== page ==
Underlying this narrative subsists the instrumental (or unwitting) confusion made between the current middle classes and its predecessor more or less in direct line, the petty bourgeoisie of the last century. The latter, in diametrical opposition to the present middle classes, lived within a capitalism of an industrial, national and conservative character and showed a marked propensity for political mobilization - for the most part trying to integrate itself into the thriving economic and institutional system of the time and harboring, in the minority, equally fascist and communist anxieties (in this sense, it is no coincidence that the social background of Gramsci and Mussolini was the same). It is precisely to this pronounced propensity for political mobilization that that anti-bourgeois prejudice coined by progressive intellectuals of the time and, to some extent, also reproposed by today's dominant narrative refers.

It is possible to identify in an article by Gaetano Salvemini that appeared in "La Voce" in 1911-"La piccola borghesia intellettuale nel Mezzogiorno d'Italia"-the beginning, or at any rate a founding moment, of the prejudicial hostility in question. Here the Molfettese intellectual constructed at will a contrast in Lombrosian sauce between a petty bourgeoisie with degenerate physical traits and empty, cowardly morality and a southern peasant class with sharp intelligence and sculpted physiques comparable even to those of the "miles quadratus" of Roman times. Then it was the turn of Luigi Salvatorelli and his famous theories on the typical "illiteracy" of the humanistic petty bourgeoisie and its natural confluence with fascism. In the meantime, Gobetti took the chair and launched all his screeches in pedagogical and oico-phobic sauce against our own petty bourgeoisie, guilty of not professing Protestantism and being, on the contrary, afflicted with supposedly incurable moral diseases (transformism, immaturity, parasitism, provincialism...). In his usual intolerant and violent manner, Gramsci instead cut shorter and dismissed the poor bourgeoisie as a mere "monkey people." Then, in the following years, Lukács' famous inquisitorial work was published, which essentially constructed an inescapable connection between the bourgeoisie, irrationalism, reaction and national socialism.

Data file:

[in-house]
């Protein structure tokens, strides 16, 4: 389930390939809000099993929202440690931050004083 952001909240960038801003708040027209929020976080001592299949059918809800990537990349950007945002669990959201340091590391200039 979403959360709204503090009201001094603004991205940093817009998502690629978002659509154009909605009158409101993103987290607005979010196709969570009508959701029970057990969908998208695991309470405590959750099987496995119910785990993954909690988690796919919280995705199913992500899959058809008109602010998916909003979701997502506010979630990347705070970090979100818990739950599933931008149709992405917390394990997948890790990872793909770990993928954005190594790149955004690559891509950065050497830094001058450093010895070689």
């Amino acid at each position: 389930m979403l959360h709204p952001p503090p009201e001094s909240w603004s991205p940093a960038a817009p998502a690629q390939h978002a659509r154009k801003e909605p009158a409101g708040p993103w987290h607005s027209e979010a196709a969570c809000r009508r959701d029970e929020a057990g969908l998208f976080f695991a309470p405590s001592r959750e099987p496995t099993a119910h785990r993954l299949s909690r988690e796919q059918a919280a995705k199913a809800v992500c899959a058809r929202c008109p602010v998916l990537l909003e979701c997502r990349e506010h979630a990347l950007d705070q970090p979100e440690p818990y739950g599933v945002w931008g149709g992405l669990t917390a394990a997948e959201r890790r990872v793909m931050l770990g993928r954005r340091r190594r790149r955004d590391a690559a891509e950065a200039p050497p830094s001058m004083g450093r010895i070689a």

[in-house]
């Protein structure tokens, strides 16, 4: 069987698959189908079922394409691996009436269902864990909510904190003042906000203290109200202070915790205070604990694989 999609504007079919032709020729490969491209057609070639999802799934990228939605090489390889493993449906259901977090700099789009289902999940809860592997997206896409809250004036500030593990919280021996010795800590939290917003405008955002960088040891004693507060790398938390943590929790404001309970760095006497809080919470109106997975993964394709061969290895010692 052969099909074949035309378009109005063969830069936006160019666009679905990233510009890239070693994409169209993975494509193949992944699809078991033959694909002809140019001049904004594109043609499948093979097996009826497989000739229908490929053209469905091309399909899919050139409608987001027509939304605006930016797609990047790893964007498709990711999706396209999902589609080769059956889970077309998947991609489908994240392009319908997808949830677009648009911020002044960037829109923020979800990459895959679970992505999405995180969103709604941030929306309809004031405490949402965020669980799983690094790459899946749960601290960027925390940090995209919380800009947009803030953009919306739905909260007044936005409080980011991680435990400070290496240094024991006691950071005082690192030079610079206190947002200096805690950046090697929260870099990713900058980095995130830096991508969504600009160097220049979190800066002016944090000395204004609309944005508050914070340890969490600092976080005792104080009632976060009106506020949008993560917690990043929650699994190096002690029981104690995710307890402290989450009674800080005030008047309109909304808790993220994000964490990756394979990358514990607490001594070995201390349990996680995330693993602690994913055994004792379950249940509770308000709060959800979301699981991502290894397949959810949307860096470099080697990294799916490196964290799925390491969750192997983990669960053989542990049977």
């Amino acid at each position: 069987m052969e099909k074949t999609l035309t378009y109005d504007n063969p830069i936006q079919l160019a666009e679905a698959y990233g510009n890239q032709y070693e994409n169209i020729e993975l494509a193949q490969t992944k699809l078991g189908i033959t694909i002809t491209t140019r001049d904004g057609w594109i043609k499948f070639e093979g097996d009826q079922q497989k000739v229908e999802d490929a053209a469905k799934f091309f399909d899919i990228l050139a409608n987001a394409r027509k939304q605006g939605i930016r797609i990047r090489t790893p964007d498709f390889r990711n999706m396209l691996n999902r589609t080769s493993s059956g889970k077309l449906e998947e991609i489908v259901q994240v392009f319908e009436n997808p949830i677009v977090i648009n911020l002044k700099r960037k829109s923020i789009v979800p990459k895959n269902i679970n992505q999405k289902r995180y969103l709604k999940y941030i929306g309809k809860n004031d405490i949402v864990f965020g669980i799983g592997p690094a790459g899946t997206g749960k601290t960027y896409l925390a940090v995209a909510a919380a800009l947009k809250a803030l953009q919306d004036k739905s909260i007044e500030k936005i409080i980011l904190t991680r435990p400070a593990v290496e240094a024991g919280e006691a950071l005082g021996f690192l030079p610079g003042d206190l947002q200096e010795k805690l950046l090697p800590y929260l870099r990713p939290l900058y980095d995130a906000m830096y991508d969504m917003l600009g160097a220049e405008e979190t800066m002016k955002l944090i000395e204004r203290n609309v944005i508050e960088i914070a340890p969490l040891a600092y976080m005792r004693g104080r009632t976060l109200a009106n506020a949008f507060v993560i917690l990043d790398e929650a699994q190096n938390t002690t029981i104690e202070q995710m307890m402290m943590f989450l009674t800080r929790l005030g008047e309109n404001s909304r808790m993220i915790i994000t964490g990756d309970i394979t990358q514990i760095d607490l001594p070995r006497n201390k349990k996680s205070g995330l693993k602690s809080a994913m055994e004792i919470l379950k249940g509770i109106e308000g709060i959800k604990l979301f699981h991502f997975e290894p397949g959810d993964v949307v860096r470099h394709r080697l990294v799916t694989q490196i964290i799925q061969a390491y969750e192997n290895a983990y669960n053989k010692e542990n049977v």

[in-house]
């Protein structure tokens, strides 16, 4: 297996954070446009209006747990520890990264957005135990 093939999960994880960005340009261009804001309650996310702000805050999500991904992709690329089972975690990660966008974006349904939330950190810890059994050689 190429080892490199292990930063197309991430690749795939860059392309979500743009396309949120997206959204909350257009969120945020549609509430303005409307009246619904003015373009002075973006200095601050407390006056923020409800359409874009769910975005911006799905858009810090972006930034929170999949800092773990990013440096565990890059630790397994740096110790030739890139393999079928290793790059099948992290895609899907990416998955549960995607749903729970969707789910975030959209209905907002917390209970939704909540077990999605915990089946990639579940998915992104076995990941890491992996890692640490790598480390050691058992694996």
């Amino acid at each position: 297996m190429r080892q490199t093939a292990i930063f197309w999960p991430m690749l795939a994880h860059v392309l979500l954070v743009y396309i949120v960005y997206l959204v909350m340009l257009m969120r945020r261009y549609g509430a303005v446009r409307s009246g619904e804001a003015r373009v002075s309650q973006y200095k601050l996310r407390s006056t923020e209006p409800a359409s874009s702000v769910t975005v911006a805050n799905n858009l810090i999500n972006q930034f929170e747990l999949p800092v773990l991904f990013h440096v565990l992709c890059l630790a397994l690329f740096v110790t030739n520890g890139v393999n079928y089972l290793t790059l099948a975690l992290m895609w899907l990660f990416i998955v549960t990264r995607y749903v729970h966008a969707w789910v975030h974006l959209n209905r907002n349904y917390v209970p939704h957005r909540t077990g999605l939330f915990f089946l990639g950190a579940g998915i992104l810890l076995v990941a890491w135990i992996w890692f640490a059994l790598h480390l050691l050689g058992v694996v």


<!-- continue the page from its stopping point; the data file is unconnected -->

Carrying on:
Thus, if yesterday there was blathering around "literacy illiteracy," the "virtues" of Protestantism, and the irrationality and vulgarity of the petty bourgeoisie, nowadays a similar narrative centered on the myths of "functional illiteracy," German and pro-European austerity, alarm linked to the "belly of the people," and a return to fascism is being played out on the unified networks.

Thus, the unmasking of the groundlessness of this narrative and, conversely, the awareness of the strong limitations of the current middle classes represent two fundamental moments for the rethinking of a mobilization aimed at finding an alternative to the current social and institutional balances.

loris puccio conti

Journalism contributor and expert in contemporary history. Focuses, in particular, on the political ideologies of twentieth-century Italy.